While he was relieved to leave the gods behind (especially Ram the dutiful son who left his wife for no good reason and the riverbank Baba who was no God, just a senile starving man) discarding his mother’s portrait was impossible without breaking down. But so would’ve been staring at her face, separated by the oceans. Unable to accept the separation, he decided to start a new life. A violently different one, the thought of which gave him piles. Lost in an unending ocean, he spiralled into a shell of silence. Stillborn tears expressed themselves as stubborn constipation. A diligent documenter of the plant kingdom, Girija had carried kilos of isabgol husk for the very purpose. He also carried dried tulsi, neem, ginger, powdered haldi, cinnamon bark and ground pepper to counter other physical ailments. When he arrived at Dover, the customs officials mistook him for an illegal trader of spices.

Within a day of his arrival at Blimey College, Oxford, Girija Prasad Varma became Mr. Vama, christened by tutors untrained in Devnagiri names. On the first evening, he tasted alcohol for the first time and also broke the generations-old taboo of consuming things ‘jhootha’, contaminated by the mouth of another. When the colossal mug of beer was passed among the freshers to take a sip from, he was presented with an option:  embrace another culture whole-heartedly, or languish forever at the crossroads. There were no portraits or deities on his desk to admonish him. The next morning, he would eat fried eggs for breakfast.




Girija Vama, India’s first commonwealth scholar had returned to India after five years with a doctorate thesis that he ended with two native words, ‘Jai Hind’. At the behest of the young Prime Minister, he was to set up the national forestry service. Most evening conversations of the tea drinkers in Allahabad involved far-fetched connections linking them to the illustrious bachelor. But why would he choose to get posted in the Andamans, the aunties wondered. A place only known for exiled freedom fighters and naked tribals. It was rumoured that there wasn’t a single cow on the island, and people had to resort to black tea.

One of the tea drinkers, Chanda Devi was relieved. Finally, Allahabad would have a man more qualified than her, a gold medallist in mathematics and Sanskrit herself. Her gold medals had clasped her like a chastity belt. Only a man more qualified could dare marry an intelligent woman.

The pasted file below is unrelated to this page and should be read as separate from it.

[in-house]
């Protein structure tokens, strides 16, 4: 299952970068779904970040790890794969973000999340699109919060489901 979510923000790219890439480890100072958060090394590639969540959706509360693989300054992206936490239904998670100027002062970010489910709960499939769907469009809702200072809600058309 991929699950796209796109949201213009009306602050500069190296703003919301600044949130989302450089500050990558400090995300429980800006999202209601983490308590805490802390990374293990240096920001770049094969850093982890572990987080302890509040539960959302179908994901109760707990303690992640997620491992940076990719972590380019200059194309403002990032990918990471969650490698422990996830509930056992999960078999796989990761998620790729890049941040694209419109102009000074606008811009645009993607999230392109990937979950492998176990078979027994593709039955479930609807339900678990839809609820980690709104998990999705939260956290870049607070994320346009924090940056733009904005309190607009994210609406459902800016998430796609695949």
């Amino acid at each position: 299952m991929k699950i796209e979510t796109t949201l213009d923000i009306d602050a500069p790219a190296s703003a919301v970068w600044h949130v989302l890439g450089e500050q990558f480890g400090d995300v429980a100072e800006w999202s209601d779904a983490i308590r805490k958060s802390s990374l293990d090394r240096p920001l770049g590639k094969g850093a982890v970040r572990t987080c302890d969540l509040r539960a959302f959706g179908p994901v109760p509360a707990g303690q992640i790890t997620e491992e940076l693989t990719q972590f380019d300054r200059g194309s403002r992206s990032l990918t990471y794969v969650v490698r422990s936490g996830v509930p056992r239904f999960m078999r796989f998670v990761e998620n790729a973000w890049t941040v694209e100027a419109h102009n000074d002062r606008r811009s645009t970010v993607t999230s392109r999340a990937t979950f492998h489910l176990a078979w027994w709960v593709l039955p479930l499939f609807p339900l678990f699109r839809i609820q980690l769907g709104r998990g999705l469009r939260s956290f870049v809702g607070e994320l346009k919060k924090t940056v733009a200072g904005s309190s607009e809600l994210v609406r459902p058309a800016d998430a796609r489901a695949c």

Could she have it her way, she would’ve married a tree. She disliked men and women equally; meat-eaters even more, beef-eaters the most. But in 1948, even misanthropes got married, if only to increase their tribe.

The task of bringing them together was left to the starving, stooping baba who sat on the banks of the confluence of the Ganga, Yamuna and the mythical Saraswati. The Sangam’s sandy banks were forever crowded by devotees wailing, singing and praying loudly, leading local frogs to believe that it was mating season the whole year round.

Girija’s head-covering mother visited the baba and offered him bananas and a garland of sunshine marigolds. She touched his feet, and her worries came tumbling out.

Her son was exceptionally intelligent, exceptionally qualified with an exceptionally bright future. He was exceptionally handsome too. He retained his mother’s features and borrowed only his father’s chin. A prying devotee asked, “Then what is the problem with your son, behenji?”

“I can’t find him a worthy wife!”

“But what is the problem?” the baba asked with a smile.

Girija’s mother was about to repeat herself. When she saw the baba smile, she stopped. Holy men were in the habit of speaking in riddles and half-uttered sentences. He ate half a banana in silence, took the marigold garland and flung it in the air. It swirled several times and landed around the shoulders of a perplexed Chanda Devi, lost in hymns. And that is how the marriage between the man who studied trees and woman who spoke to trees was fixed.

“But baba,” it was Chanda Devi’s father’s turn to complain now, “My daughter doesn’t speak English, she is a strict vegetarian. And this man you selected, he has done a Ph.D in the English of plant names, and.. and.. I hear that he has tasted beef!”

The baba peeled a banana. “Child, you only see the present,” he said, and gave the father a banana peel to confront metaphysical truths with.

The truth is, it’s the islands that brought them together. Chanda Devi dreamt of her escape from a stifling household into the company of trees. For Mr. Vama, it was a little more complicated. A simple academic creature, he addressed every Indian woman as sister, sister-in-law or aunt.

Although the islands gave their name to the surrounding sea, the Andaman Sea, it was as compliant as they got. In the Andamans, species lacked names. Hens behaved like pigeons. They slept on trees and laid eggs from the branches of mango trees, giving gardens the rotten stench of smashed eggs. Airborne butterflies drifted themselves into sleep, floating down like autumn leaves. Ascetic crocodiles meditated on the banks of mangroves. For the longest time, no one could colonize the islands, for the impenetrable thicket hid more than just natural history.